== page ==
African governments "wish ... small languages [to] die" ?

d_z_o dzo at BISHARAT.NET
Fri Aug 4 14:10:58 UTC 2006

This evaluation and other remarks by Nigerian linguist Ben Elugbe
about language planning in Africa may be of interest. This passage
comes from a paper presented 10 years ago (reference at end), so it
would be interesting to know the author's current take on the
situation. (Cf. also part of a recent interview with Ugandan Pres.
Museveni at )

Don Osborn

The development of African languages is not uniform across the
continent. Some languages have been fortunate, others have not. Some
parts of the same language have been fortunate - others have not. Even
so, it has been the case that large languages (as defined within a
given country) have received attention. By contrast, small (often
called "minority") languages have been less fortunate.

It is probably the wish of African governments in multilingual
countries that the small languages should die. Fortunately, because
these languages have speakers and because their speakers do not always
have literacy in a viable alternative, the rate of extinction is
surprisingly low. Hence the problem of language simply will not disappear.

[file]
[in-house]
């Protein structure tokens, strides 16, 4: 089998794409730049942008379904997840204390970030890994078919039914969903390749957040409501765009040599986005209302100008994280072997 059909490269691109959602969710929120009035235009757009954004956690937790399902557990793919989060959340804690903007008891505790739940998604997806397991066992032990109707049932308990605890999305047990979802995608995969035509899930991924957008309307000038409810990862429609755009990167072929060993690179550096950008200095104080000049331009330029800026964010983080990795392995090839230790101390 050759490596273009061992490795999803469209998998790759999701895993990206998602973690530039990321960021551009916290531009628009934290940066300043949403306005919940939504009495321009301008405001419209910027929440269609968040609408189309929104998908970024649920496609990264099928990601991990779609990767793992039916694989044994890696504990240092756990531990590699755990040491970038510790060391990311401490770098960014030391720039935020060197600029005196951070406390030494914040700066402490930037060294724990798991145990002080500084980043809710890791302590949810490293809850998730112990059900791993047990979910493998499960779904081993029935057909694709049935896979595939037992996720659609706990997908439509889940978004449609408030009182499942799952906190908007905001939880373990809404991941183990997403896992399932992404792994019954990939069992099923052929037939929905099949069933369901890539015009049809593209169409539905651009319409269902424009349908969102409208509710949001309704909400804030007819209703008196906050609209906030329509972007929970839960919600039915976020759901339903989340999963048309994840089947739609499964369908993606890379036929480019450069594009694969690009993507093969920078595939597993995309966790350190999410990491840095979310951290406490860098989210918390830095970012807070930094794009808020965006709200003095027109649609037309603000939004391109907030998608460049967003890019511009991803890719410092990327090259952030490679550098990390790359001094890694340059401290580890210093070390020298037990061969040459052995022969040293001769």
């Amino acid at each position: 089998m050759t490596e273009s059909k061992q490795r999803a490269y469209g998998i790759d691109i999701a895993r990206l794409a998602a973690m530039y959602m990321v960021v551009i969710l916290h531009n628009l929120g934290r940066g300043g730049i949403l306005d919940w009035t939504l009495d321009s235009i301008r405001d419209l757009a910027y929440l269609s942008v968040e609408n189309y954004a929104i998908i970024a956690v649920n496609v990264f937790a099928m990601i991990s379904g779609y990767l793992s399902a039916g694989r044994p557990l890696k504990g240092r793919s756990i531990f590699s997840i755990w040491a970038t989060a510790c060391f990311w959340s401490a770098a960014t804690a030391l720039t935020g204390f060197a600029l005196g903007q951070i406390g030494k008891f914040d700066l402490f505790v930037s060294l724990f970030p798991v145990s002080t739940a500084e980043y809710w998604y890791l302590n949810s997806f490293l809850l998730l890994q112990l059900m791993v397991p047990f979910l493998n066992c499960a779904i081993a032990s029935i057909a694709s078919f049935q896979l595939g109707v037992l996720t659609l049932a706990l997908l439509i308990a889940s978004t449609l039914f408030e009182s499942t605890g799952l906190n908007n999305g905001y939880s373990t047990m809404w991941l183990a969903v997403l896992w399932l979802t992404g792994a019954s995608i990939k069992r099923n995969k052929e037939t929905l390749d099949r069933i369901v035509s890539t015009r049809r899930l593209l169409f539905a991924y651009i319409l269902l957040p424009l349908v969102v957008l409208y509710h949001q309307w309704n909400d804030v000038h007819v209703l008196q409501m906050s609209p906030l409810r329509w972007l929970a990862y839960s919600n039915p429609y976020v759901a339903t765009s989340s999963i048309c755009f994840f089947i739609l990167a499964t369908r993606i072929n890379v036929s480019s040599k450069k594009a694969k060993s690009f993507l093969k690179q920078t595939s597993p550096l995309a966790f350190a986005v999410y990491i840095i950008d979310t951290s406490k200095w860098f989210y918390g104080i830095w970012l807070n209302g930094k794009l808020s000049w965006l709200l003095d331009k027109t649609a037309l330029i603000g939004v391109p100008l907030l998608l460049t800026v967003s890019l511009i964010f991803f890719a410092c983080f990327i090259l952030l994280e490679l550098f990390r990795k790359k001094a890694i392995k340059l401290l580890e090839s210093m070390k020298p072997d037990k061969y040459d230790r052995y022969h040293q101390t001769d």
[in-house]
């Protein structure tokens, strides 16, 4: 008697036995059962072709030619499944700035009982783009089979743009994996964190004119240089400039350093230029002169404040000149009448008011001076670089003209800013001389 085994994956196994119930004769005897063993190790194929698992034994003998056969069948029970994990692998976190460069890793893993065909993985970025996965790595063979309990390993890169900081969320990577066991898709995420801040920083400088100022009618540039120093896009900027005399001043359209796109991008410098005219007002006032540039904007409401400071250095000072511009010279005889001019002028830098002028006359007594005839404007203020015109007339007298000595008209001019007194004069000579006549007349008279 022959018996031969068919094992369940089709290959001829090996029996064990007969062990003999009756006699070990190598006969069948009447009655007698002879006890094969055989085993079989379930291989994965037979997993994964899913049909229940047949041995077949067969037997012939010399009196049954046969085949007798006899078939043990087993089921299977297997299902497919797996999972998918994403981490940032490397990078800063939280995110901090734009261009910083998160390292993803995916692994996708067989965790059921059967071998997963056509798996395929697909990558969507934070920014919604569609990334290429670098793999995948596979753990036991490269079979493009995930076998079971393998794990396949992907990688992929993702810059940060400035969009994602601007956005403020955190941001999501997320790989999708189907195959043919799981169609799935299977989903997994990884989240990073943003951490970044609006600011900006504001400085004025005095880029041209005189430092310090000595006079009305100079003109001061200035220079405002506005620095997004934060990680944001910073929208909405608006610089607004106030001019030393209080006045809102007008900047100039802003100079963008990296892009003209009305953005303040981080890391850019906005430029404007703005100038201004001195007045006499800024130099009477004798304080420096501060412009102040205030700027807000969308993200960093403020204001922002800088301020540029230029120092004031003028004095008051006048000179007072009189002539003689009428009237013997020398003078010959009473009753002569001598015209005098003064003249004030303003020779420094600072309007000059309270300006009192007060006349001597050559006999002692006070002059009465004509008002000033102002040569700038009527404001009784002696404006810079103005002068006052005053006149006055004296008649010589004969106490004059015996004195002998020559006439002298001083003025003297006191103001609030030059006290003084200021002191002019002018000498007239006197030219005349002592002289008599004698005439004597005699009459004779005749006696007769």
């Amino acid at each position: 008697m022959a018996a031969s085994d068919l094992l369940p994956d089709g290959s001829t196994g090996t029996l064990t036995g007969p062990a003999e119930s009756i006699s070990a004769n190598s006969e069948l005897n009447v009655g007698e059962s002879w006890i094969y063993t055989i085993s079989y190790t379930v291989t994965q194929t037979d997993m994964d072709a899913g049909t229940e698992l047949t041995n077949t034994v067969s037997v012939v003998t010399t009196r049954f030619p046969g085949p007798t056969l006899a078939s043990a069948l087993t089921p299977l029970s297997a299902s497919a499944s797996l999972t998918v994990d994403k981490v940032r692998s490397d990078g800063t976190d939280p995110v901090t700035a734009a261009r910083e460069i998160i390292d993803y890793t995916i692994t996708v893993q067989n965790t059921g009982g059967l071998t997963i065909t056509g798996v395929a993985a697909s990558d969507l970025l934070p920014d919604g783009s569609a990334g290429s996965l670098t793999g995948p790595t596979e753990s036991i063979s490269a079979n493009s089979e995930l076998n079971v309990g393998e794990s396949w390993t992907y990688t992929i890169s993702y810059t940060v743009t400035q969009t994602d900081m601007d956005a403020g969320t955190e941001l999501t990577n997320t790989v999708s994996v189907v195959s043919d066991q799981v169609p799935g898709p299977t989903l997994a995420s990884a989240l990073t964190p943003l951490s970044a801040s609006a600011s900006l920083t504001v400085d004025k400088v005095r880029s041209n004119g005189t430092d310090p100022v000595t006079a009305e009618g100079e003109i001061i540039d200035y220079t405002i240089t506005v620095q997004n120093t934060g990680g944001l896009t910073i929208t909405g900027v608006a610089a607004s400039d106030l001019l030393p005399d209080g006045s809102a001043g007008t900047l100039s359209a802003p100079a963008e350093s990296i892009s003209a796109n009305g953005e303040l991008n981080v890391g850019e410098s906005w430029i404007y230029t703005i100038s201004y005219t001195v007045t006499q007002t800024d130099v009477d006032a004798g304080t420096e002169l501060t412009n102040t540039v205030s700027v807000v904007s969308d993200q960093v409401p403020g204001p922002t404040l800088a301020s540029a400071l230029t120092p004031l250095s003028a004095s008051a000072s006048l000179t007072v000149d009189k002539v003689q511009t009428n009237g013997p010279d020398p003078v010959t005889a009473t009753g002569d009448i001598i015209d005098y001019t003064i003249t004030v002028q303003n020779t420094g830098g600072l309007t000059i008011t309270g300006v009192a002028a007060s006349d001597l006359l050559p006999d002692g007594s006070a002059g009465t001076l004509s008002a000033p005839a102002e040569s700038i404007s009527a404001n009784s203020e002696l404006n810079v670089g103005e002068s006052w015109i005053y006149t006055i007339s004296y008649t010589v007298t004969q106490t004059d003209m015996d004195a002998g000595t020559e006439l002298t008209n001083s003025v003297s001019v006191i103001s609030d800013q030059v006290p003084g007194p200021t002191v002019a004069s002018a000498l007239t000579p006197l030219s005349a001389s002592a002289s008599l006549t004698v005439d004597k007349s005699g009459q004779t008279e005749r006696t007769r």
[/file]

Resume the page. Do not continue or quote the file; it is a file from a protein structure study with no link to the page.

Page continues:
There are convincing arguments for avoiding the development of African
languages in the multilingual states. First of all, multilanguage
policies are considered expensive (which they are) and disuniting
(which has never been proved). It is also true that investment in
language is not quantifiable in real statistics - unlike investment in
oil production, in wheat production, or in dairy farming, for example.

Yet there are advantages in encouraging the development of African
languages - large and small. These include the fact that the speakers
of such a language develop a sense of political care and belonging.
The speakers are automatically carried into the modern age because new
ideas, modern ideas, can be presented in the language they understand
best. (Note that this point implies that language development goes
beyond the provision of a writing system and readers or primers; it
includes the expansion of the vocabulary of the language to cope with
new ideas.) Education is a major beneficiary as children would be able
to learn - at least for a while - in their mother tongues. There is
thus a major gain for national development. Governments have to look
beyond the immediate to see the gains of policies charitable towards
African languages.

Of course, the problem needs planning, a trait not too often
associated with governments in this part of the world. A country
should have an accurate figure of the number of languages within its
borders and the size of each as defined by speakers and territory. If
it does not (language is an elastic term), it should have a good idea
of the linguistic situation in every part of its territory. Questions
to be answered would include the number of languages; the extent of
each language; the diversity among the languages; the number of
speakers; etc.

Elugbe, Ben. 1998. "Cross-border and Major Languages of Africa." In K.
Legère, ed. Cross-border languages : reports and studies, Regional
Workshop on Cross-Border Languages, National Institute for Educational
Development (NIED), Okahandja, 23-27 September 1996. Windhoek :
Gamsberg Macmillan. (page 24)

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